monitor your kitty's eating habits (and bathroom habits as well). Sometimes a cat will suddenly stop eating; other times it's a gradual or sporadic refusal to eat. Your cat's lack of appetite can trigger a vicious cycle — the less he eats, the worse he feels, and his appetite drops off even fur- ther.

O This is a downward spiral you don't

want your feline family member to get caught in, so every effort should be made to encourage him to eat. Unlike dogs, cats can't safely go without food for more than about 16 hours.

Has Something in Your Cat's Life Changed? The first thing to consider with a cat

who isn't eating is whether there's been a change in her environment or routine. For cats, change is stressful, and a stressed kitty will often lose her appetite. Stressful events for a cat can include:

• A new member of the household, ei- ther two or four-legged

• Parties or lots of visitors

ne of the first signs of illness in cats is lack of interest in food, which is why it's so important to

• The sudden absence of a family mem- ber

• Neighborhood cats that are visible to your cat or that she can hear or smell

• Moving to a new home • The stress of getting older

• A change in your daily schedule that has you home at different times or less often than your cat is used to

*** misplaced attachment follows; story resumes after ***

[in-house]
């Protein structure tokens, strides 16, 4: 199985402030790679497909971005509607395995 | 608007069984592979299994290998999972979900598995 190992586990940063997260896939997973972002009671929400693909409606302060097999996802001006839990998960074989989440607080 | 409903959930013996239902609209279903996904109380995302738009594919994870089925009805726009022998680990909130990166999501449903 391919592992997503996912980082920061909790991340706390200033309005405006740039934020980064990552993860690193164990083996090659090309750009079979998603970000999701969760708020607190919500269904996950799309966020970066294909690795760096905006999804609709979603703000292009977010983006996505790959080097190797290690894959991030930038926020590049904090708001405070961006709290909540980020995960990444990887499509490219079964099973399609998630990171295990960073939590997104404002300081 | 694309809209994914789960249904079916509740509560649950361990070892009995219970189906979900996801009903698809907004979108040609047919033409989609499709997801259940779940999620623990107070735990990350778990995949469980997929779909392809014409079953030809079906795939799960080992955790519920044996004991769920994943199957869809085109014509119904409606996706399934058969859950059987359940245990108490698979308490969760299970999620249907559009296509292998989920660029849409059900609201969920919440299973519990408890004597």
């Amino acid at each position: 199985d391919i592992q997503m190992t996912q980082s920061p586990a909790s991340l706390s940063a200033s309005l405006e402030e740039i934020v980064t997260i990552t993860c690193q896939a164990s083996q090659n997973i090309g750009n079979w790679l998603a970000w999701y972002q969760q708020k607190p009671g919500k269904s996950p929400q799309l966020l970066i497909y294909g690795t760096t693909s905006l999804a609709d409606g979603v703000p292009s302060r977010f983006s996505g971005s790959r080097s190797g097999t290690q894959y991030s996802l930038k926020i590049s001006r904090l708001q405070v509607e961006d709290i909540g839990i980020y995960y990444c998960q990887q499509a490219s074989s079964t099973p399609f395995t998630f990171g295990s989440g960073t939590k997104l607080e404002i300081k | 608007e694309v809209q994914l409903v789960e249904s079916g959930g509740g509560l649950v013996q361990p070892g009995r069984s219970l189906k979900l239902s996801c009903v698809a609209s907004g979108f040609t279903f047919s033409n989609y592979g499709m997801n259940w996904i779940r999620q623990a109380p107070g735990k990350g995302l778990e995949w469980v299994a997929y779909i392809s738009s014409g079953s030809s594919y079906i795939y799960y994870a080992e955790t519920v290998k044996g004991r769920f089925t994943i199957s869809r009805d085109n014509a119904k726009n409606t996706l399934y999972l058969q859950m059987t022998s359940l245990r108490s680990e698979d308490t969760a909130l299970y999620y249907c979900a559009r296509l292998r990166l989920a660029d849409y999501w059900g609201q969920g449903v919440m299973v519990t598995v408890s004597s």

Sometimes something as simple as

changing the location of your cat's food bowl or litterbox can create stress. If you suspect a change is behind your cat's loss of appetite, if possible, return things to the "old normal" and see if the situation improves. Alternatively, keep kitty's "new normal" as consistent as pos- sible and give her a few days to adjust.

5 Tips for Stress-Free Feline Dining There are several simple steps pet parents can take that can help promote a healthier emotional eating environment for the cats in the family.

• Offer food in a variety of ways that gives your cat more control over her environment. When possible,


smaller, frequent meals throughout the day, instead of two larger meals. Use food puzzles, hunting feeders (my favor- ite), or other novel methods that encour- age her to actively look for food and burn calories in the process.

• In a multi-cat household, feed every- one separately. Establish multiple feed- ing locations that provide solitary access to food. Food puzzles, hunting feeders and regular bowls/saucers containing small amounts of food can be placed in different spots around the house to help satisfy the natural feline desire to dine in different locations. It also encourages cats to spend time hunting for food and allows them to be in control of their food intake.

• If feasible, feed your kitty from an el- evated location, since cats tend to feel safer in high spots where they can see what's going on around them. Food can be placed on elevated platforms, in hideaways, or in/on cat towers that en- courage jumping up to the food. These

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